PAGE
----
Producing hydrogen in Canada
Canada’s rich feedstock reserves, skilled energy labour force and strategic energy infrastructure assets position Canada to become a top global producer of clean hydrogen. Each region in Canada will have a unique mix of production based on local resources and economic factors to meet the growing demand for hydrogen. Canada’s extensive natural gas pipeline network, combined with new storage and distribution assets, can be leveraged to move hydrogen from production to end-use locations.
How is hydrogen produced?
There is a wide range of environmentally friendly ways to produce hydrogen. These include:
- fossil fuels with carbon capture
- utilization and storage
- natural gas with carbon capture, utilization and storage
This diversity of sources makes hydrogen a promising energy carrier and enables hydrogen production from coast to coast to coast.
This process splits water into hydrogen and oxygen using an electric current. The resulting hydrogen is very pure and can be used directly in transportation and other end-use applications such as heating or to power industrial processes. This production method is extremely clean and, considering that 82% of Canada’s electricity supply comes from either renewable or non-GHG-emitting sources, has enormous growth potential in Canada and can help improve the economic viability of variable renewables.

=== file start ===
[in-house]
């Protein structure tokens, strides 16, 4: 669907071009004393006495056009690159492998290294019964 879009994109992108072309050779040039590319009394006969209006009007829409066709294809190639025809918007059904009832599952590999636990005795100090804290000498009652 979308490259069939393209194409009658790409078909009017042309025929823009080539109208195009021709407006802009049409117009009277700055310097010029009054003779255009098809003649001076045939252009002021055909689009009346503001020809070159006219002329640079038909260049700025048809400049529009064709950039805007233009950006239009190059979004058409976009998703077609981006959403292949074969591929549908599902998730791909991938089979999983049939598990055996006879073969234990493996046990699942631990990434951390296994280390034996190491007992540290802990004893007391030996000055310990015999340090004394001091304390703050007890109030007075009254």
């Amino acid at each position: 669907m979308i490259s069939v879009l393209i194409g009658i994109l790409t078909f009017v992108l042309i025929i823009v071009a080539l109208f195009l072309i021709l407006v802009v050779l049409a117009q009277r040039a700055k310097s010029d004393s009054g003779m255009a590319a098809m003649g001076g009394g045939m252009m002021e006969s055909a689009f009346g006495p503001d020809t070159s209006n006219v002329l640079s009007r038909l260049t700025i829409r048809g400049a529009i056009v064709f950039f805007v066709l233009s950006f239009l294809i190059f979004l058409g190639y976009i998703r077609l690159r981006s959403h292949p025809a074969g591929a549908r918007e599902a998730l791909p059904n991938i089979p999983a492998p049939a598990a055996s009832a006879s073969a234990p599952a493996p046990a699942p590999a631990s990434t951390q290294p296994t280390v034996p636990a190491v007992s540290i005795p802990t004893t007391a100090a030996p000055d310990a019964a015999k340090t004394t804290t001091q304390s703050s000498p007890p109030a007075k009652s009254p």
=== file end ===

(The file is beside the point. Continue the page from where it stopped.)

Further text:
Natural gas can be converted to hydrogen and CO2 via steam methane reforming. If CO2 can be captured and stored, the carbon intensity of the resulting hydrogen can be reduced by up to 90%, offering a unique opportunity to leverage Canada’s gas reserves to produce low-carbon energy.
Biomass gasification, a stable technology that uses high temperature steam to break down biomass (forest, agricultural waste or dry organic waste) into hydrogen and other products of combustion, is considered both renewable and carbon-neutral. If it is coupled with carbon capture and storage, the process becomes carbon-negative.
Landfill, sewage, and agricultural gas reformation
Another potential source of hydrogen from biomass is the use of the steam methane reformation process resulting from the breakdown of organic matter in landfills, sewage treatment plants and agricultural waste sites.
Canada’s hydrogen production potential
The array of production methods offer vast economic opportunities across the country. The pathways that will be adopted in each region of Canada depends on:
- the availability of feedstocks
- energy inputs
- suitable sites for carbon capture and storage
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